We show that a LAMP assay based on amplification of the ORFV F1L gene is rapid,highly specific and accurate for the detection of ORFV infections. The sensitivityof this LAMP (89.13%) was higher than previously reported (70% and 74.3%,respectively). Furthermore, this color inspection method with SYBR Green I dye hadthe same sensitivity as agarose gel electrophoresis, which should facilitate therapid large-scale screening of samples and the rapid diagnosis of ORFV infectionsunder field conditions without the use of agarose gel electrophoresis. Therefore, weconclude that this LAMP is a practical and reliable method for detecting ORFVinfections, and we suggest that this test can be adopted as a powerful supplementaltool to current diagnostic assays.

Materials and methods

Intracutaneous and cohabitation infection of goats

Four healthy 12- to 14-week-old goats were selected for this study. The ORFVstrain ORFV/HB/09 [22] was propagated in bovine testicular cells using Eagle’s minimalessential medium (Shanghai Gaochuang Medical Science And Technology Co., Ltd,Shanghai, China) containing 10% fetal calf serum(TCID50 = 10-5.3/0.1 ml), which was usedto infect the goats to prepare the ORFV-positive samples. Two goats wereinoculated intradermally on oral mucosa with viral supernatant (0.2 ml per goat)and housed individually. After 7 days, each non-inoculated goat was housed withone inoculated goat, thereby making two replicate cohabitation groups. Theclinical signs and macroscopic lesions of goats infected via both routes wereobserved. The samples of the skin lesions around the muzzle and lips werecollected from the time of lesion presentation to recovery, and these sampleswere used to evaluate of the LAMP method. All experimental procedures and animalcare were conducted in accordance with the guidelines and the regulations of theGansu Animal Care and Use Committee. The experimental protocol was approved bythe Ethical Committee of the Lanzhou Veterinary Research Institute, ChineseAcademy of Agricultural Sciences (XYXK- (Gan) 2010–003).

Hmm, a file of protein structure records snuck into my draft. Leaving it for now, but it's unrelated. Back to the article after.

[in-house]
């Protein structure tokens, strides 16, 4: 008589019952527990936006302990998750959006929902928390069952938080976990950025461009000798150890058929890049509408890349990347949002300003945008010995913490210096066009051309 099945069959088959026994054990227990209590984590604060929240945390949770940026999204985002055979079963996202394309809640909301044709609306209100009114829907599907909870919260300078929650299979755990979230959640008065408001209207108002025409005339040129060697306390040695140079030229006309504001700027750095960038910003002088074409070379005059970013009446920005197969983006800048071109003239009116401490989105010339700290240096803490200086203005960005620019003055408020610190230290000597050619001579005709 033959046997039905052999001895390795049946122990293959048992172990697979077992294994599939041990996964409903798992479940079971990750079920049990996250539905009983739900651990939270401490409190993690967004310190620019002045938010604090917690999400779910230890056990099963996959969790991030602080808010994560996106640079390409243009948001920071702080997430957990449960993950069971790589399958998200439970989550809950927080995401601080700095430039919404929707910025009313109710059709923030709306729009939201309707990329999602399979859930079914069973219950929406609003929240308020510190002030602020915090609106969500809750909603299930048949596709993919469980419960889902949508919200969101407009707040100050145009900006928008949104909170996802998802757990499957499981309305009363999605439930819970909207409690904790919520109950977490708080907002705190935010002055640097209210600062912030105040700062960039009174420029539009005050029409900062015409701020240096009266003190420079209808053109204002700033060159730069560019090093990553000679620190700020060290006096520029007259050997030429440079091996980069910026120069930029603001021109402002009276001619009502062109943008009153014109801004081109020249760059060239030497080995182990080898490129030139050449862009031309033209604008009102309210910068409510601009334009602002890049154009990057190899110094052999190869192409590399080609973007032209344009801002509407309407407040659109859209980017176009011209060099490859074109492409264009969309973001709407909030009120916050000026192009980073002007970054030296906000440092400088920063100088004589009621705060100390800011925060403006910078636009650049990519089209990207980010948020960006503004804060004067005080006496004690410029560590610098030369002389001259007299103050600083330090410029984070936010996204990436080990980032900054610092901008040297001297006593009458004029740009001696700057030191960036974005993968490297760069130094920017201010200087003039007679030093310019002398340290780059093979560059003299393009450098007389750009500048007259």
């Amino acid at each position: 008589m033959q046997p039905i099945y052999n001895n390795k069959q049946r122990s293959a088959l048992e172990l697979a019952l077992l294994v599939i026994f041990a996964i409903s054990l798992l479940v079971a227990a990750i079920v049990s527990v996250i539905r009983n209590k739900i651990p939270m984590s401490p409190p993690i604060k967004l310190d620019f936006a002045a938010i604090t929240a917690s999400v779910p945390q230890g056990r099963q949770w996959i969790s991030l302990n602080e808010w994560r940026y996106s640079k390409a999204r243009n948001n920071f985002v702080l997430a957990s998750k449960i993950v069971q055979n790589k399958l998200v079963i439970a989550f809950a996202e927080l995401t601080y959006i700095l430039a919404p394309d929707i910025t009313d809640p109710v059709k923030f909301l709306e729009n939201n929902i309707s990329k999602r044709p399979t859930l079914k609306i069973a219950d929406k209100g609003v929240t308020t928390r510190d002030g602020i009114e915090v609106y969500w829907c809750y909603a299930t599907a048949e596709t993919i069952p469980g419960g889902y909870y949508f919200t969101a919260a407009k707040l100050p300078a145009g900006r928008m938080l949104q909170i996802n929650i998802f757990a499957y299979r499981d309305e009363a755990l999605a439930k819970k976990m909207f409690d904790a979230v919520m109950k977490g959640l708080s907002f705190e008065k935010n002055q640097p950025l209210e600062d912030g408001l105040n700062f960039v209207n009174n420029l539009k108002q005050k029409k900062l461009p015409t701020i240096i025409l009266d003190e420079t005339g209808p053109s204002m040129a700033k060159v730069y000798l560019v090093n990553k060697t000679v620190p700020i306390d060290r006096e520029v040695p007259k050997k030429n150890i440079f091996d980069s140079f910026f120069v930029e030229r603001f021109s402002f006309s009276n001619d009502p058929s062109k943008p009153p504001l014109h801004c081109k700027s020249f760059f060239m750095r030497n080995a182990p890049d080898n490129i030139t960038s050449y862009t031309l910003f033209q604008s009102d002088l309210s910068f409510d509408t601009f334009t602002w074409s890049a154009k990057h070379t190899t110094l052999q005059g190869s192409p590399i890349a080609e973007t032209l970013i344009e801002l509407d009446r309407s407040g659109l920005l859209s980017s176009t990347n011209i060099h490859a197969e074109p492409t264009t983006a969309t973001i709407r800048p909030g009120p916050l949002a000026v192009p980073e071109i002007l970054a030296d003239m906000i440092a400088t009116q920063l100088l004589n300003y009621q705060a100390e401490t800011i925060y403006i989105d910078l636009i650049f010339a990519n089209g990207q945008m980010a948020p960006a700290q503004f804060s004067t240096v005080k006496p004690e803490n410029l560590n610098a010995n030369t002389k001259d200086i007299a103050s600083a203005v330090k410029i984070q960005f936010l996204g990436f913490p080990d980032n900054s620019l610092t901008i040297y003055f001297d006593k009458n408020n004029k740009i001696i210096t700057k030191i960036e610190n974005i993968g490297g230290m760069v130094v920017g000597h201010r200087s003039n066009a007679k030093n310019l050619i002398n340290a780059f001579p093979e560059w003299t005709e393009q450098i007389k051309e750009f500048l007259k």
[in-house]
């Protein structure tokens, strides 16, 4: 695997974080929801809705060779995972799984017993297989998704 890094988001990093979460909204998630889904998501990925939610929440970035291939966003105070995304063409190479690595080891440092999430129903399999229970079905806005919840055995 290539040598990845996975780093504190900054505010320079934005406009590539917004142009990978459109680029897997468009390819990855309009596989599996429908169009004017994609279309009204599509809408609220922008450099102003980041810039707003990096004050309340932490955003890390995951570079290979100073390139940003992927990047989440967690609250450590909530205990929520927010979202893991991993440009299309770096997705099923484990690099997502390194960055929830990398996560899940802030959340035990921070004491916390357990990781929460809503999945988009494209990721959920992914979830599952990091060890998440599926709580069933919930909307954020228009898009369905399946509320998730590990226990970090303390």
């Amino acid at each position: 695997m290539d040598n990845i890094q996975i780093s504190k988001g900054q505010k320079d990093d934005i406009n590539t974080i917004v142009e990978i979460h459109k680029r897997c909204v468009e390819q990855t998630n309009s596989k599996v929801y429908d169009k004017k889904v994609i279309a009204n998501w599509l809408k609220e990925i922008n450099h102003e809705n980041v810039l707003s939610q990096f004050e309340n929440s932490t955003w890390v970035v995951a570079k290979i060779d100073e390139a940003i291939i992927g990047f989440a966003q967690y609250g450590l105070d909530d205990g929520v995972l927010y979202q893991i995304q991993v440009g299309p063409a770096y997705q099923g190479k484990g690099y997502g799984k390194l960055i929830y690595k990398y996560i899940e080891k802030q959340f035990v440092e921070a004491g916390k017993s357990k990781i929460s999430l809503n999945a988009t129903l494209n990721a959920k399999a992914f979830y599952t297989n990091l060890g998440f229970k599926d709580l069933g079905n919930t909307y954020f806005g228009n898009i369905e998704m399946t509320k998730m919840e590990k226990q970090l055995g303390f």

DNA extraction

Briefly, the tissue sample (25 mg) was mechanically homogenized in 250 μl ofphosphate-buffered saline (PBS) in a tube using a pellet pestle device. Thehomogenates were centrifuged at 2000 ×g for 3 min, and thesupernatant was collected. The DNA templates for the LAMP and RT-PCR assays wereextracted using the Universal Genomic DNA Extraction kit (TaKaRa BiotechnologyCo., Ltd, Dalian, China) according to the manufacturer’s protocol. DNAsamples extracted from healthy goats were used in parallel with the experimentalsamples as negative controls.